Designed as an alternative to current payment systems, digital currencies, such as Bitcoin, XRP and Dogecoin, are a way for people to track, store and send payments over the internet. They are intended to make payment processing cheaper and faster. 

Virtual currency companies have sprung up around the world in the last two years to offer products and services to consumers, reaching the world of sports—students at Georgia Tech University in Atlanta, for example, will no longer need to stop by the ATM on their way to games to pay for snacks and drinks when heading to a football game. And earlier in 2014, the Sacramento Kings became the first professional sports franchise to accept Bitcoin.

Despite this movement into mainstream culture, there remain several risks associated with using virtual currencies. First and foremost, virtual currencies are not backed by any government or central bank. Therefore, because digital currencies are not backed by the Federal Deposit Insurance Corporation or the National Credit Union Share Insurance Fund, if a digital currency company fails—as many have—the government will not cover the loss.

In fact, the Consumer Financial Protection Bureau (“CFPB”) recently issued a consumer advisory warning consumers about the risks of virtual currencies such as Bitcoin. The potential risks include the threat of hacking and scams, volatile exchange rates, unclear costs, and the risk that companies offering virtual currencies may not offer help or refunds for lost or stolen funds. The CFPB also announced that consumers who encounter problems with a virtual currency may now submit a complaint with the Bureau.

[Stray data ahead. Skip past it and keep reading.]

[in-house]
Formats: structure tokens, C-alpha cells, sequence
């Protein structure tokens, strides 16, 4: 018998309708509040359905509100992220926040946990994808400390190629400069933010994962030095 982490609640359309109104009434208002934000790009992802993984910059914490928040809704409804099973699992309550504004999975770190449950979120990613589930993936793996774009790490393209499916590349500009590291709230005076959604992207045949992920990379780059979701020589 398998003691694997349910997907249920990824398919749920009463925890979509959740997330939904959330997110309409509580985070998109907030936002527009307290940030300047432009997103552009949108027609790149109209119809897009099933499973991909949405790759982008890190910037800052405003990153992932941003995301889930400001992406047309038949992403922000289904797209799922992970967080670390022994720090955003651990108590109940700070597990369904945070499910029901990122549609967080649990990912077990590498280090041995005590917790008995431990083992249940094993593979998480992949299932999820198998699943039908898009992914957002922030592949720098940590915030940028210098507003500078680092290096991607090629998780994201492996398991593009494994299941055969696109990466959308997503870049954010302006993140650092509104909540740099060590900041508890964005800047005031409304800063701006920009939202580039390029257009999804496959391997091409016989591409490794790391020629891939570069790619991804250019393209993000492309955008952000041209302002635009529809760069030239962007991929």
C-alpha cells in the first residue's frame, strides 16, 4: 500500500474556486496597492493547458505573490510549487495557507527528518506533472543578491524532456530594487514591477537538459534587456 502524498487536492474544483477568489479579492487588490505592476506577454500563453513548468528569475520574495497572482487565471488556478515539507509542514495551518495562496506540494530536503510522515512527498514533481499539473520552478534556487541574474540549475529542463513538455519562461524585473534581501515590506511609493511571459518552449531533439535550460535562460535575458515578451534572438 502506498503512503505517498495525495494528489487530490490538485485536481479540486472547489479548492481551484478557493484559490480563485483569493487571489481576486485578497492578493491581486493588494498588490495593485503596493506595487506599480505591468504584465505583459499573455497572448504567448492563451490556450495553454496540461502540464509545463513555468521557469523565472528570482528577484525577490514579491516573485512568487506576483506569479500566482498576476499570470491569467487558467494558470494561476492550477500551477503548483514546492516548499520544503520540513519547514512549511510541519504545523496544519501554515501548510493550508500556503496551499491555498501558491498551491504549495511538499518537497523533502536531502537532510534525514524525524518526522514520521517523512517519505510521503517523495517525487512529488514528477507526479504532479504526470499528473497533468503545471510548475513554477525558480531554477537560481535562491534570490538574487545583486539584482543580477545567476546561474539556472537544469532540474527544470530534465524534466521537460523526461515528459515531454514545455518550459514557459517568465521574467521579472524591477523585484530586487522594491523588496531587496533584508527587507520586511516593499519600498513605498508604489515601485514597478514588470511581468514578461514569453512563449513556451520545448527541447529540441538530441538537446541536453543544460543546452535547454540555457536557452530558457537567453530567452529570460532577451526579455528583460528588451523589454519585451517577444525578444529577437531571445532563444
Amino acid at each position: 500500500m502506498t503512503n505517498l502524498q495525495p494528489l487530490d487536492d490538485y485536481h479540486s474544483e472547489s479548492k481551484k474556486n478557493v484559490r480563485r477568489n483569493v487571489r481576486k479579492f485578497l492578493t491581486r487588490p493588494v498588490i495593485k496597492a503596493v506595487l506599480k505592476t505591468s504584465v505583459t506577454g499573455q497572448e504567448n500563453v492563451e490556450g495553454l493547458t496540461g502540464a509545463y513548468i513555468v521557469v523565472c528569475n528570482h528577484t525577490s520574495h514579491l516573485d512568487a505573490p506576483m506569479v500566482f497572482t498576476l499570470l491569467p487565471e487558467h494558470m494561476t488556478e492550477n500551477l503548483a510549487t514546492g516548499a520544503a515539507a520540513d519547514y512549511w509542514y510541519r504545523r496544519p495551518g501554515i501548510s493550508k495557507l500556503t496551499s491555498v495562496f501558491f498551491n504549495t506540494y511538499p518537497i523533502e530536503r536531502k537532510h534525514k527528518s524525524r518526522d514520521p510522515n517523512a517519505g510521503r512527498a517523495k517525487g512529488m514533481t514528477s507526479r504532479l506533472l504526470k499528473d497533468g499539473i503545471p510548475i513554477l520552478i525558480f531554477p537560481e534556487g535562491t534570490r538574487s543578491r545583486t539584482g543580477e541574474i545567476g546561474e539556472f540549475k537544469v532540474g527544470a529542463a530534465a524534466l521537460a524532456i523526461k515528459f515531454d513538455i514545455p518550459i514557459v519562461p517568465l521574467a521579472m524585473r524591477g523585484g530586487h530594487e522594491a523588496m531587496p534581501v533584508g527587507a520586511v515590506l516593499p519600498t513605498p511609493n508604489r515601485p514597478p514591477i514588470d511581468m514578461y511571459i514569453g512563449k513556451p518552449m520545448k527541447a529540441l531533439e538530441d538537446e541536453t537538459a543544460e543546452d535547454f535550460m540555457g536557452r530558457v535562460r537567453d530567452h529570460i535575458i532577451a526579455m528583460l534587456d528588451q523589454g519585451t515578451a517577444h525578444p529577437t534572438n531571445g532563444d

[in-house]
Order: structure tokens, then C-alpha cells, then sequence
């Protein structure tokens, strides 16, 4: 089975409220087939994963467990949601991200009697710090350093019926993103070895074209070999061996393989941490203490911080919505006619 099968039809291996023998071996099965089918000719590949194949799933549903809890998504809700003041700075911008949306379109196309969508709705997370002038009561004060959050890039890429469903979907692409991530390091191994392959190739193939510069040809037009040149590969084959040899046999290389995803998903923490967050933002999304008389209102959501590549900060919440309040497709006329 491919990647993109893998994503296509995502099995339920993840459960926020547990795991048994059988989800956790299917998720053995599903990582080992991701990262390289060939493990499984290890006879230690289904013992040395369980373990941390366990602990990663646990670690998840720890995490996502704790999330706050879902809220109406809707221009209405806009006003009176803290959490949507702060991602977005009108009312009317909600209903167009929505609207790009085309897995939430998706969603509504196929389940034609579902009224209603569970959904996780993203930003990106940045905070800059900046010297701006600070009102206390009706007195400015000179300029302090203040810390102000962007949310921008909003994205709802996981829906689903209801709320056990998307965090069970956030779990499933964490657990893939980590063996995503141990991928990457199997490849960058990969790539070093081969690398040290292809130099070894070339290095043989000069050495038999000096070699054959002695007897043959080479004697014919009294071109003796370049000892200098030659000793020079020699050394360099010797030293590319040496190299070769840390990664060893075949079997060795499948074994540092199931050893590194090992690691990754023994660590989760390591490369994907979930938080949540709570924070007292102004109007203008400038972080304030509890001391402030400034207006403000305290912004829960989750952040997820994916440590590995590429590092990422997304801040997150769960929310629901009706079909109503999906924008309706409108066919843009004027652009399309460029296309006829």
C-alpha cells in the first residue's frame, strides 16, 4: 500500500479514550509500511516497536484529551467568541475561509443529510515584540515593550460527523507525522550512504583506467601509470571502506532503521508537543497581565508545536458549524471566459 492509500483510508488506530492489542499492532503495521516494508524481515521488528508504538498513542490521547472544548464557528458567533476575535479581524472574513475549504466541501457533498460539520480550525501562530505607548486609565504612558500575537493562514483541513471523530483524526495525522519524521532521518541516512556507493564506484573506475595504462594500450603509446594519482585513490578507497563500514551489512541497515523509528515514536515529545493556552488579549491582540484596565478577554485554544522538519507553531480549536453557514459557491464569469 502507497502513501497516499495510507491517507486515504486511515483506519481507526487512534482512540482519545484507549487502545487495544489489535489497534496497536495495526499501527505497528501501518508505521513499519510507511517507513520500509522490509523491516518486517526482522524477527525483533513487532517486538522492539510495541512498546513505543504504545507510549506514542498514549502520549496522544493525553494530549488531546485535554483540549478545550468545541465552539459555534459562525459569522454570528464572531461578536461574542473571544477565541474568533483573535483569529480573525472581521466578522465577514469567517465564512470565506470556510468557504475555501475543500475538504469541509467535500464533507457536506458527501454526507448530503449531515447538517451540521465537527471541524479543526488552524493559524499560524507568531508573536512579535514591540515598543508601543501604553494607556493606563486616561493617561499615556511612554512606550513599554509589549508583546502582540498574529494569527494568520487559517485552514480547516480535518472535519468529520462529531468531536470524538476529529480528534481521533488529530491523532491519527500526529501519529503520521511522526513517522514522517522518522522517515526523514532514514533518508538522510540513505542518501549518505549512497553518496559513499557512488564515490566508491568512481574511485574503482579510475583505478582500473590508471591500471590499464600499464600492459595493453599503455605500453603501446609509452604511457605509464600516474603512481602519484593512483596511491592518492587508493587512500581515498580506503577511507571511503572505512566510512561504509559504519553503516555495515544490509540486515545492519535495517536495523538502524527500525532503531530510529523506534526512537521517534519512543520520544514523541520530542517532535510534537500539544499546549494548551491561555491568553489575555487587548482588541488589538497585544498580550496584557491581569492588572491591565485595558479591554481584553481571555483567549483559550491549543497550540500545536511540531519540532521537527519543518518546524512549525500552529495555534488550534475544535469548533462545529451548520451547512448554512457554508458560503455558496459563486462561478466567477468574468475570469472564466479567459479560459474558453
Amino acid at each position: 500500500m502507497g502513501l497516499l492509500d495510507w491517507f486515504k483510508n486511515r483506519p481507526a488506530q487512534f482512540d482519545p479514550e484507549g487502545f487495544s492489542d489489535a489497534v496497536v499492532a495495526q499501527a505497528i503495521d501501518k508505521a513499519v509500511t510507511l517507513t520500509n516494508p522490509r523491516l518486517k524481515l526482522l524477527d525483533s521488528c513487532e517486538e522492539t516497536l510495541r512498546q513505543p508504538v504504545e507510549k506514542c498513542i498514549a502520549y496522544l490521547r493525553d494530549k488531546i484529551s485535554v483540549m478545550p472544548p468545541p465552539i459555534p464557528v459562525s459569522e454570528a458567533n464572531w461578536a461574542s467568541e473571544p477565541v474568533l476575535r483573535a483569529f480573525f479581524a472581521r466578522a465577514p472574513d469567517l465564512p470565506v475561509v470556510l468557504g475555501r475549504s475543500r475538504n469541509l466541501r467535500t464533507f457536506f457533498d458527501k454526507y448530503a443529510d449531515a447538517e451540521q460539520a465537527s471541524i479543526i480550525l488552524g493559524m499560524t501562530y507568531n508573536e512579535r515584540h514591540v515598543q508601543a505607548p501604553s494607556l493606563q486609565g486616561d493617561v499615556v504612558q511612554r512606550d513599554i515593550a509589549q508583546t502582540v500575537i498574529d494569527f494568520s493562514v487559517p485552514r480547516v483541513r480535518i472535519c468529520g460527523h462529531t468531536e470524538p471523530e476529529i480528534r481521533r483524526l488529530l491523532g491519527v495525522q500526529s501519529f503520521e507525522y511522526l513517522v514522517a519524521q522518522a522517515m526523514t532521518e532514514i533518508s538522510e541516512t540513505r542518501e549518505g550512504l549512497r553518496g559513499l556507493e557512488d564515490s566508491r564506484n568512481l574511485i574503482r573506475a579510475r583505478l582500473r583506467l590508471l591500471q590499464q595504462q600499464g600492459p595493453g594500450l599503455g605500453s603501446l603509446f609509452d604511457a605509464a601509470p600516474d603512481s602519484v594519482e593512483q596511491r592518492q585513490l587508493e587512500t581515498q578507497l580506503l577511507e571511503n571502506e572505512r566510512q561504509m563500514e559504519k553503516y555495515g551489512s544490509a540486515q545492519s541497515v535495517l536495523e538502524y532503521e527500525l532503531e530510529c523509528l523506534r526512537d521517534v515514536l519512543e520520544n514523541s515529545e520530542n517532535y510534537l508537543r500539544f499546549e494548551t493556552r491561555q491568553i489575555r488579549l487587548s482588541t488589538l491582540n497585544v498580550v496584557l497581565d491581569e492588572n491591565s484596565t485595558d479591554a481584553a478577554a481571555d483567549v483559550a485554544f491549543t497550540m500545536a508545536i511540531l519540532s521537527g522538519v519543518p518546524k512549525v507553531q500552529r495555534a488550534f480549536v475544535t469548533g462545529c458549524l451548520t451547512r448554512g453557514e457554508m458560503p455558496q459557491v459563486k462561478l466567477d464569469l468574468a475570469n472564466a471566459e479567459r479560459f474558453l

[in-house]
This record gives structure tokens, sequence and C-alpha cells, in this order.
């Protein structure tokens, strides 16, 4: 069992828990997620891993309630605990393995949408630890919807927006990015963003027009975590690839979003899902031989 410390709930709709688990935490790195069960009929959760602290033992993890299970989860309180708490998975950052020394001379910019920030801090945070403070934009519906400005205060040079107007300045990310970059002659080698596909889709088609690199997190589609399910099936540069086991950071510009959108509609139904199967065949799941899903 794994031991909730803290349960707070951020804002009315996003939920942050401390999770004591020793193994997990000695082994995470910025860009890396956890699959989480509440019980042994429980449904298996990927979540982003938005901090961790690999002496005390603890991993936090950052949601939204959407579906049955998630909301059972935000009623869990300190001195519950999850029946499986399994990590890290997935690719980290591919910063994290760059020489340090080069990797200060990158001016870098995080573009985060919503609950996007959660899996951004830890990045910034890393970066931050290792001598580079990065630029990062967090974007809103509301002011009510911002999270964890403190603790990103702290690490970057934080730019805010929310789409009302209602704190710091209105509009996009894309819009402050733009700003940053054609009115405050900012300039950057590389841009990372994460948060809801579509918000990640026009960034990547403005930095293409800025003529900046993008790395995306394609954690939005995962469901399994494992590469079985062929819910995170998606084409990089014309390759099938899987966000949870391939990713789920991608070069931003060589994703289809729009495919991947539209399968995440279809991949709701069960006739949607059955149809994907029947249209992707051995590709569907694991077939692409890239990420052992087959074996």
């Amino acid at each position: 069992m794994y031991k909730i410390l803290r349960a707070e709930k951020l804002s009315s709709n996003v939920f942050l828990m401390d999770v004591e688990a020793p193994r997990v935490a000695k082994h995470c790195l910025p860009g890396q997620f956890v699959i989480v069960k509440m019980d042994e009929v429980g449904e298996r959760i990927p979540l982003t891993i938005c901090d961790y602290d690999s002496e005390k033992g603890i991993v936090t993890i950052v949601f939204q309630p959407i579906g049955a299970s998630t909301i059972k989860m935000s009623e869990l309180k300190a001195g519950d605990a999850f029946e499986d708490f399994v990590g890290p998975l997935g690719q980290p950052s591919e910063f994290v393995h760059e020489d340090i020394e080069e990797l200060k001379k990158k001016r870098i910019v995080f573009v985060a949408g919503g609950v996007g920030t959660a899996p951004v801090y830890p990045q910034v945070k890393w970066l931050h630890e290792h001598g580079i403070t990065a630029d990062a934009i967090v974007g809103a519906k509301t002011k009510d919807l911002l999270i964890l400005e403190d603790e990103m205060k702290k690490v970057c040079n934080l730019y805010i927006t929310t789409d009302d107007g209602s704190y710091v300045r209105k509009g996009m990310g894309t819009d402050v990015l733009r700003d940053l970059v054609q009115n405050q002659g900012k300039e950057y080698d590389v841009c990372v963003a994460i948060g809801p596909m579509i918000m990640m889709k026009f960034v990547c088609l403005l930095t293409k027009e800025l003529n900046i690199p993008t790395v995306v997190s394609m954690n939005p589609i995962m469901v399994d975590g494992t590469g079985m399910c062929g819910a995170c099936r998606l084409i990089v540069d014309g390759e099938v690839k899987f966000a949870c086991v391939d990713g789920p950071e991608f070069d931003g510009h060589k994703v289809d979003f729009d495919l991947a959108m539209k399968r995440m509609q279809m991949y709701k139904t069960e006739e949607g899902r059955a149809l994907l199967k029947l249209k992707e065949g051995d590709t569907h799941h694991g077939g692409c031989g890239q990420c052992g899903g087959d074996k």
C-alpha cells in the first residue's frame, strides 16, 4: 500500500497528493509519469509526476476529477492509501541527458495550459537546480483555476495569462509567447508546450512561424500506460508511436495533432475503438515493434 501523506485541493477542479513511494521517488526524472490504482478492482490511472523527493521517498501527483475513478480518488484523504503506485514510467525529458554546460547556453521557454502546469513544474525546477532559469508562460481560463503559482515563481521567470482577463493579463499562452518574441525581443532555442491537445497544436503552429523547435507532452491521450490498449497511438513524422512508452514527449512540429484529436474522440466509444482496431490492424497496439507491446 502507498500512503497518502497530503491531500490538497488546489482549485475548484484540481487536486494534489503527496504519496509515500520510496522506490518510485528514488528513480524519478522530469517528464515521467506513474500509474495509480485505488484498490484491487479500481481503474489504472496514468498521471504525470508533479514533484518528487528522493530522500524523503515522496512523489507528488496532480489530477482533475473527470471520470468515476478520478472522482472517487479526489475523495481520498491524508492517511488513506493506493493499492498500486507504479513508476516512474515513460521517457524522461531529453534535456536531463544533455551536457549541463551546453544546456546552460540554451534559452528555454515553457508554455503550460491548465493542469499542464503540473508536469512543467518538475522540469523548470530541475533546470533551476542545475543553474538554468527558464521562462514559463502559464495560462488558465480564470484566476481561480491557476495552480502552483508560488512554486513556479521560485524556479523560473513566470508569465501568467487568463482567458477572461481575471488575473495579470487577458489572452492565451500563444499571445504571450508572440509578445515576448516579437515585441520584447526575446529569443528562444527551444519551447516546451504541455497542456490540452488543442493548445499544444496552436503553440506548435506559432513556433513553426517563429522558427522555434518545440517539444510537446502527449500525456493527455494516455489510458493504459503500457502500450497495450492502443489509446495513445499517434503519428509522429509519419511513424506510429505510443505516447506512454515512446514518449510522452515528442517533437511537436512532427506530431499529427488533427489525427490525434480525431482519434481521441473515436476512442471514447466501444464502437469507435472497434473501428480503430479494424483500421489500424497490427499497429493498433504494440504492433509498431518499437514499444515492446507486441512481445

When dealing with a virtual currency company, consumers should carefully consider the following:

Beware of Hackers and Scammers. Virtual currencies are targets for sophisticated crooks. For example, if a hacker gains access to a consumer's Bitcoin "private keys," or the 64-character codes that unlock the consumer's funds, the consumer can lose all of his or her virtual currency.

Beware of who you are dealing with. The CFPB warns that some virtual currency companies do not identify their owners, provide phone numbers or addresses, or even specify the country in which they are located.  Therefore, before using a company’s products or services, users should carefully consider whether they will be able to contact the company in the event of a problem. 

Carefully review the contracts. Users should review the contractual rights between virtual currency companies. Some companies contractually disclaim responsibility for consumer losses if the funds are stolen or lost.

Beware of Rate Fluctuation. The exchange rates of bitcoin to U.S. dollars fell as much as 61% in a single day in 2013, and as much as 80% in 2014. The CFPB has also warned about mark-ups and other fees that some exchanges charge.

Victor Johnson is a member of the Intellectual Propert & IP Litigation Practice Group for the Dallas office of Dykema Gossett PLLC, and Zackary Hoard is a senior attorney in the same group.